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July 24, 2019
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The Doha Islamabad alliance, taking shape!

Pakistan is aiming to reclaim its position globally, which was partially lost during the last ten years. With an aggressive and focused foreign policy, Pakistan has considerably succeeded in reaching out and connecting with friends globally.

After successful visits to KSA, UAE, China, Malaysia, and Turkey, Prime Mister Imran Khan concluded a two day visit to Qatar with hopes for enhancing, and strengthening bilateral relations and cooperation. In the meeting with Amir of Qatar Sheikh Tamim bin Hammad Al Thani, PM Imran Khan discussed issues and opportunities of reciprocal interest. Prior to the PM’s visit to Qatar, Doha has shown interest in investing in the food, agriculture, livestock, aviation, maritime, and shipping in addition to oil and gas.

Furthermore, Pakistan was seeking LNG price review, the possibilities of deferred LNG payments for three years, and skilled and semi-skilled labor mobility opportunities (100,000 jobs in Qatar). But what Pakistan and Qatar can really gain from this alliance?

Qatar has a history of being faced with mounting challenges and conquering them. On June 5, 2017, Arab Quartet, including Saudi Arabia, Egypt, UAE and Bahrain initiated Qatar boycott accusing the country of supporting “extremism.”

It was expected that Qatar will yield to the pressure on its economy, development, and growth. On the contrary, Qatar evolved as a nation with a focused foreign policy, opening to the world and independent from its neighbors. Now Qatar has more $300 billion investment in multiple sectors globally, adding on to its significance in the world. Qatar offered a unique business-to-business model and one window solution, which played a critical role in its development and growth.

After the Gulf Council Corporate Crisis Qatar has shown a sustainable economic growth of 3% annually in last year, which is expected to accelerate in 2019. According to IMF, Qatar’s exports were recorded as $75.9 billion in 2018 and are expected to exceed $76.2 billion in 2019.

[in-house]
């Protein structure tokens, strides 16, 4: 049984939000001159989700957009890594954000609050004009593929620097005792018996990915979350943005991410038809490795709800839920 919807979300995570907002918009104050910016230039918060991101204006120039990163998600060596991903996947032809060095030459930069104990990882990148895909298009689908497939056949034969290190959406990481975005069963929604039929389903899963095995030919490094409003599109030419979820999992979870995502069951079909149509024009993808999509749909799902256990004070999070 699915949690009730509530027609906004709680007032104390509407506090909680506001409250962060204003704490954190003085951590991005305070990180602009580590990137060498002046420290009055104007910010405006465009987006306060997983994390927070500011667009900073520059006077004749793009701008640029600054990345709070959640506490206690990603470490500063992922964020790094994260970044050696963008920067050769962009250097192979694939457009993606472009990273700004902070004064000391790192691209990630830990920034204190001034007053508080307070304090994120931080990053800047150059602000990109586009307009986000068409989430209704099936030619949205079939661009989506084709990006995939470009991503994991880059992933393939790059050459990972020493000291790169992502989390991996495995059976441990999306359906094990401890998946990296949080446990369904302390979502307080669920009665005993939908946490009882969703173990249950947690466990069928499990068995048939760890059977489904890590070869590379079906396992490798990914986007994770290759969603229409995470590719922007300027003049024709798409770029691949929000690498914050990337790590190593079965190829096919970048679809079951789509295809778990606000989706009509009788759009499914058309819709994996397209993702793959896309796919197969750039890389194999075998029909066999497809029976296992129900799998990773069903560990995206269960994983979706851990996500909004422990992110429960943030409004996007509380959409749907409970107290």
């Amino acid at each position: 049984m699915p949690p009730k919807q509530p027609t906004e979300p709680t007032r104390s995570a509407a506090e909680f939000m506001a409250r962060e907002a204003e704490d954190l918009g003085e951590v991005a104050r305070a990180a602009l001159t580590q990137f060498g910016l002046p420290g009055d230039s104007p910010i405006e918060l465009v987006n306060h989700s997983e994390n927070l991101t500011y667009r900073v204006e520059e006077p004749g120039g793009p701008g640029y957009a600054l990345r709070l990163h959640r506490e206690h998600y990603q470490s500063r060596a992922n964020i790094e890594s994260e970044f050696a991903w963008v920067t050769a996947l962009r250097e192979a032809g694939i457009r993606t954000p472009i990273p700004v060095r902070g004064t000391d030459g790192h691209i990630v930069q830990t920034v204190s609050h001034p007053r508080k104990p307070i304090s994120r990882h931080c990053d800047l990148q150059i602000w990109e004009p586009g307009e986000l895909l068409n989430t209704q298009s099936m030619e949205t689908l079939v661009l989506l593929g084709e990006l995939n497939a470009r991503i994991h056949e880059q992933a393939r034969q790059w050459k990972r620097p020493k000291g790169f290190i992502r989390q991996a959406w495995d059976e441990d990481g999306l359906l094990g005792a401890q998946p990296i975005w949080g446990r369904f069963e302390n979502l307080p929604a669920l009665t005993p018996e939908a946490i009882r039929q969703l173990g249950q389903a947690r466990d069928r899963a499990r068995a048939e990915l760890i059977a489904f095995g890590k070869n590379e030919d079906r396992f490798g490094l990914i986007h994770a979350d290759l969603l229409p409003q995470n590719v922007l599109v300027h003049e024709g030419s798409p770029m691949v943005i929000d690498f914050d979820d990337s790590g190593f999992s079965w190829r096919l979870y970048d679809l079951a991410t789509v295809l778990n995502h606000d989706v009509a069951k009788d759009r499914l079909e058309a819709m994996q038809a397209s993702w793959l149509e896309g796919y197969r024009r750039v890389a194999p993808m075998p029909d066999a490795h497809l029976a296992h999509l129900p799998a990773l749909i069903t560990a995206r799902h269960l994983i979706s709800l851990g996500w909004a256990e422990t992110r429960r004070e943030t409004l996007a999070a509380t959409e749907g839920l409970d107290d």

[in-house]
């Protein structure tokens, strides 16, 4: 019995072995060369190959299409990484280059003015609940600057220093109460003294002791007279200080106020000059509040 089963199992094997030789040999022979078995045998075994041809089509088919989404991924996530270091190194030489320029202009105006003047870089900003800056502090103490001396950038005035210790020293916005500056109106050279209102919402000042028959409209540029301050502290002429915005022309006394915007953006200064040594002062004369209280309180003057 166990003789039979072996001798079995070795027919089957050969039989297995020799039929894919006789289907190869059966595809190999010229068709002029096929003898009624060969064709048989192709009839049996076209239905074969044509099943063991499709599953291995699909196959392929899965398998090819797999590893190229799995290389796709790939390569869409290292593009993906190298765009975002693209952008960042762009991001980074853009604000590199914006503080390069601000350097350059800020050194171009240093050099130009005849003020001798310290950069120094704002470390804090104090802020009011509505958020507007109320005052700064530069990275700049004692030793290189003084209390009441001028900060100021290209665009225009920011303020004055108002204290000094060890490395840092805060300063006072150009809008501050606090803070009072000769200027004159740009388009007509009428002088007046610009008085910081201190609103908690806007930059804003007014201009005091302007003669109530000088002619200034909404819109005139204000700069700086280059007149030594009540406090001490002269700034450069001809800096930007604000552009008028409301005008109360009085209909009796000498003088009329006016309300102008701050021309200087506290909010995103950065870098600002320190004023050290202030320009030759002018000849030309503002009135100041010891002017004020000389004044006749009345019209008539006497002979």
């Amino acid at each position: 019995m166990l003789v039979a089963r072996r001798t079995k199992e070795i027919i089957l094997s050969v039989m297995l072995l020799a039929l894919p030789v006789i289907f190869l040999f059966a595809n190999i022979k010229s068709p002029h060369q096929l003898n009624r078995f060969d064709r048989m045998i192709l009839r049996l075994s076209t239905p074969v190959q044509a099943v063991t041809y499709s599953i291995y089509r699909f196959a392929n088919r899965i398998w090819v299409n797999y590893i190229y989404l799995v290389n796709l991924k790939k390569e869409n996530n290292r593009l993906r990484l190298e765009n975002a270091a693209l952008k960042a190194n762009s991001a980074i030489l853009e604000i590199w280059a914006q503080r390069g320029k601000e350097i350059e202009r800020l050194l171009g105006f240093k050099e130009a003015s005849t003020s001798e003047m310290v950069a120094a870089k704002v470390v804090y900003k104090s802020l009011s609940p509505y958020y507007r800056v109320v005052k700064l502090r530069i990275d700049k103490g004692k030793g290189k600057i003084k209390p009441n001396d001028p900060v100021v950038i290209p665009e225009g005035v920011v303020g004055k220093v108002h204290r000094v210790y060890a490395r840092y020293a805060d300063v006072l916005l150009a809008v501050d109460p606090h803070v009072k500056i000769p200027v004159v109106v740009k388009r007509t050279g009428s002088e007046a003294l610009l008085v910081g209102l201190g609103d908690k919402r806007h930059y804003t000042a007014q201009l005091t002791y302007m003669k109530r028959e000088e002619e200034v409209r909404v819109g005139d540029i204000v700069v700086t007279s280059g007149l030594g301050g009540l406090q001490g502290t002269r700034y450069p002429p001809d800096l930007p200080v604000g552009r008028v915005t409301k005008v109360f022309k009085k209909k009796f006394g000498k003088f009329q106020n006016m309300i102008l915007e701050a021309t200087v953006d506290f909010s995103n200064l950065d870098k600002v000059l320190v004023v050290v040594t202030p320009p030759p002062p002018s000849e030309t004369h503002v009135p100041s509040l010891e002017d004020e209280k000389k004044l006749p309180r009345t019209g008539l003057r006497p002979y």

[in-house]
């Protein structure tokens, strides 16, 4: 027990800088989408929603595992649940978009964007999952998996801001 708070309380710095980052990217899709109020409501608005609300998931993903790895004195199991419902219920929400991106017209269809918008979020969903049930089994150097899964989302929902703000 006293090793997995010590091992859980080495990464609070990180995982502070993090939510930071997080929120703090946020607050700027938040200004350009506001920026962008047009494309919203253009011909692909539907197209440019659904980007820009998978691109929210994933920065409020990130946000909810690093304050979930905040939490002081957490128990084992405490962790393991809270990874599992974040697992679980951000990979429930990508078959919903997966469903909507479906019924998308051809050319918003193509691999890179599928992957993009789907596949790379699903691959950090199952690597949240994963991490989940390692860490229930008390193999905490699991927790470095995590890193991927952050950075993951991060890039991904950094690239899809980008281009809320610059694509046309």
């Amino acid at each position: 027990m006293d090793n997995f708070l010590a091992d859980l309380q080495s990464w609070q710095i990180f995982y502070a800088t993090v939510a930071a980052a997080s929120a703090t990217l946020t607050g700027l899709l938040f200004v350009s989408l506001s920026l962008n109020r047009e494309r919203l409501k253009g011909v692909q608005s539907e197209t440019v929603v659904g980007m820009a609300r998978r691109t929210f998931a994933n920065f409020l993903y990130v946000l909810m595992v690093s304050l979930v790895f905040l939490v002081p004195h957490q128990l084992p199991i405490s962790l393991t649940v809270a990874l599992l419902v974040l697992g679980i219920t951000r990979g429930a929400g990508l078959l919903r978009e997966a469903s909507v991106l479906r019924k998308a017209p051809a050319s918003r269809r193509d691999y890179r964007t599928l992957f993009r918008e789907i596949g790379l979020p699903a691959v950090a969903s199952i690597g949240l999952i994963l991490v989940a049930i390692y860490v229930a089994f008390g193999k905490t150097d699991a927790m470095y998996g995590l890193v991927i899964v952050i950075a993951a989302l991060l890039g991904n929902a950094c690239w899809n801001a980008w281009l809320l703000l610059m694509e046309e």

On the other hand, Pakistan, the 2nd most populated Muslim nation, is passing through one of the most challenging times, economically, and politically, but it is still regarded as the strength of the Muslim Ummah. It shoulders the responsibility of being the only Muslim nuclear power. Pakistan army is one of the leading armed forces in the world. CPEC is opening a new horizon of opportunities. To actualize the true potential of these opportunities, a dedicated effort is being made to ensure peace in the country.

In 2018 Pakistan and Qatar had a positive trade balance where exports to Qatar has increased by 44% and imports from Qatar has increased to 75%, showing the grounded and strong relationship between the two nations.

Moreover, in Gulf Council Corporate Crisis Pakistan has successfully maintained a neutral position. The decision of being neutral was not solely based on diplomatic reasons. It was a rational decision in accordance with the Pakistan complex sectarian canvas.

In the past, Pakistan had offered to mediate between the Gulf Council Corporate Crisis stakeholders, but with limited success. The resolution of the Gulf Council Corporate Crisis is pivotal in strengthening the whole region. A 364 km-long pipeline still transfers approximately 2 billion cubic feet of gas per day to the UAE, which has increased UAE interest in the mediation process.

Pakistan enjoys the trust of all the stakeholders and can play a vital role in resolving the Gulf Council Corporate Crisis, but for that, it has to strengthen its geopolitical position. On the diplomatic front, the Pakistan government has adopted an aggressive policy, which is rewarding in multiple ways. Pakistan is reaching out and connecting with the world, including the Arabian Peninsula. Friendly relations with China, Turkey, Malaysia, and Russia can play a critical role in the mediation process.

Pakistan can gain a lot from Doha-Islamabad alliance and outweigh the benefits achieved from the relations in the past. Apart from the investment, import, and export prospects, there is a lot to learn and adapt from the Qatar development model. Understanding how Qatar has successfully attracted foreign investment in a seeming uncongenial situation can be the key to our future development and success.

In addition to that, only understanding and replicating the model cannot yield the desired results unless it is backed up by strategic planning, policy-making, and implementation. It is a fact that the resolution of the Gulf Council Corporate Crisis will open a new window of opportunity to all stakeholders involved.